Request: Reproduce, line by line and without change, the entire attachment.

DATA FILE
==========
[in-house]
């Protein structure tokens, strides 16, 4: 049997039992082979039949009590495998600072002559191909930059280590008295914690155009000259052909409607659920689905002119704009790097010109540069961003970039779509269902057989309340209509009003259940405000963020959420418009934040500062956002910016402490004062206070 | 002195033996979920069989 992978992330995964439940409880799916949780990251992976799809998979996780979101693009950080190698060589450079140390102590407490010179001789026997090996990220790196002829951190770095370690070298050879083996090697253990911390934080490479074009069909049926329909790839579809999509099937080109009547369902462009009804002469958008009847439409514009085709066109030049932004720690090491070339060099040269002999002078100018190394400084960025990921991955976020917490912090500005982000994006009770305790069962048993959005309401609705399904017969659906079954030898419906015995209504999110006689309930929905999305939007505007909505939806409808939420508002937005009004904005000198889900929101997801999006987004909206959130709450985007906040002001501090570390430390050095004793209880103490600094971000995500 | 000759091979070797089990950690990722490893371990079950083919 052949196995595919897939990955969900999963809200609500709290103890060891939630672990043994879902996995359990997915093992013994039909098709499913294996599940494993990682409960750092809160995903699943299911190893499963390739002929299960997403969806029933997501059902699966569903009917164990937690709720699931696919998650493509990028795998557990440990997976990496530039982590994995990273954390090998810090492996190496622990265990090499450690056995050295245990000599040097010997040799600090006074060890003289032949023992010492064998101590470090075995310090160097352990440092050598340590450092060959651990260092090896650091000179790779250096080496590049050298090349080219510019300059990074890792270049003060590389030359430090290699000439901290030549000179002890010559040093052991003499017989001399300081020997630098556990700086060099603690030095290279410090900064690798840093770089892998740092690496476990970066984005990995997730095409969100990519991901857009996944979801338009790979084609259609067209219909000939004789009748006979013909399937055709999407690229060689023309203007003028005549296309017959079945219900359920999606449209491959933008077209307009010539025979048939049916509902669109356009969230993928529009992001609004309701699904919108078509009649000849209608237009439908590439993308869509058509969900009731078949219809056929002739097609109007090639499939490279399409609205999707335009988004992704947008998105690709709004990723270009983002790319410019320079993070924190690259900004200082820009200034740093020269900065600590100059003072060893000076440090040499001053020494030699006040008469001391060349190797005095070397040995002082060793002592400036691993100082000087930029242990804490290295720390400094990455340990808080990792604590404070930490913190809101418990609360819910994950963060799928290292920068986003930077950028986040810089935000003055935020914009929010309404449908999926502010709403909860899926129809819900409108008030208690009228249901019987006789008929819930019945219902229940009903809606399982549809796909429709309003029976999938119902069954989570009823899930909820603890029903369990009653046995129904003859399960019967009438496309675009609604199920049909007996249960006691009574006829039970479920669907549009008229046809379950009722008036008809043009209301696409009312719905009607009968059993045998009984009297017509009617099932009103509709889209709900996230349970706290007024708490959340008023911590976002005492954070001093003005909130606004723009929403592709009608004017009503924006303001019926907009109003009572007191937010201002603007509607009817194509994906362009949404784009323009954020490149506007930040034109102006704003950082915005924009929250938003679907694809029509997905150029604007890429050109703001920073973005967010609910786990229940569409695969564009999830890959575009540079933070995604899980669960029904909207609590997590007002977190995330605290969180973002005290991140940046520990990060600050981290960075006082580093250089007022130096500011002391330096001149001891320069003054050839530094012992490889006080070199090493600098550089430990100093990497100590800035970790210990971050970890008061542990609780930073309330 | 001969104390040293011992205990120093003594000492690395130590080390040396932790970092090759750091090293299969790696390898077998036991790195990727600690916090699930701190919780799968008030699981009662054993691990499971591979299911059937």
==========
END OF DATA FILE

[in-house]
């Protein structure tokens, strides 16, 4: 049997039992082979039949009590495998600072002559191909930059280590008295914690155009000259052909409607659920689905002119704009790097010109540069961003970039779509269902057989309340209509009003259940405000963020959420418009934040500062956002910016402490004062206070 | 002195033996979920069989 992978992330995964439940409880799916949780990251992976799809998979996780979101693009950080190698060589450079140390102590407490010179001789026997090996990220790196002829951190770095370690070298050879083996090697253990911390934080490479074009069909049926329909790839579809999509099937080109009547369902462009009804002469958008009847439409514009085709066109030049932004720690090491070339060099040269002999002078100018190394400084960025990921991955976020917490912090500005982000994006009770305790069962048993959005309401609705399904017969659906079954030898419906015995209504999110006689309930929905999305939007505007909505939806409808939420508002937005009004904005000198889900929101997801999006987004909206959130709450985007906040002001501090570390430390050095004793209880103490600094971000995500 | 000759091979070797089990950690990722490893371990079950083919 052949196995595919897939990955969900999963809200609500709290103890060891939630672990043994879902996995359990997915093992013994039909098709499913294996599940494993990682409960750092809160995903699943299911190893499963390739002929299960997403969806029933997501059902699966569903009917164990937690709720699931696919998650493509990028795998557990440990997976990496530039982590994995990273954390090998810090492996190496622990265990090499450690056995050295245990000599040097010997040799600090006074060890003289032949023992010492064998101590470090075995310090160097352990440092050598340590450092060959651990260092090896650091000179790779250096080496590049050298090349080219510019300059990074890792270049003060590389030359430090290699000439901290030549000179002890010559040093052991003499017989001399300081020997630098556990700086060099603690030095290279410090900064690798840093770089892998740092690496476990970066984005990995997730095409969100990519991901857009996944979801338009790979084609259609067209219909000939004789009748006979013909399937055709999407690229060689023309203007003028005549296309017959079945219900359920999606449209491959933008077209307009010539025979048939049916509902669109356009969230993928529009992001609004309701699904919108078509009649000849209608237009439908590439993308869509058509969900009731078949219809056929002739097609109007090639499939490279399409609205999707335009988004992704947008998105690709709004990723270009983002790319410019320079993070924190690259900004200082820009200034740093020269900065600590100059003072060893000076440090040499001053020494030699006040008469001391060349190797005095070397040995002082060793002592400036691993100082000087930029242990804490290295720390400094990455340990808080990792604590404070930490913190809101418990609360819910994950963060799928290292920068986003930077950028986040810089935000003055935020914009929010309404449908999926502010709403909860899926129809819900409108008030208690009228249901019987006789008929819930019945219902229940009903809606399982549809796909429709309003029976999938119902069954989570009823899930909820603890029903369990009653046995129904003859399960019967009438496309675009609604199920049909007996249960006691009574006829039970479920669907549009008229046809379950009722008036008809043009209301696409009312719905009607009968059993045998009984009297017509009617099932009103509709889209709900996230349970706290007024708490959340008023911590976002005492954070001093003005909130606004723009929403592709009608004017009503924006303001019926907009109003009572007191937010201002603007509607009817194509994906362009949404784009323009954020490149506007930040034109102006704003950082915005924009929250938003679907694809029509997905150029604007890429050109703001920073973005967010609910786990229940569409695969564009999830890959575009540079933070995604899980669960029904909207609590997590007002977190995330605290969180973002005290991140940046520990990060600050981290960075006082580093250089007022130096500011002391330096001149001891320069003054050839530094012992490889006080070199090493600098550089430990100093990497100590800035970790210990971050970890008061542990609780930073309330 | 001969104390040293011992205990120093003594000492690395130590080390040396932790970092090759750091090293299969790696390898077998036991790195990727600690916090699930701190919780799968008030699981009662054993691990499971591979299911059937």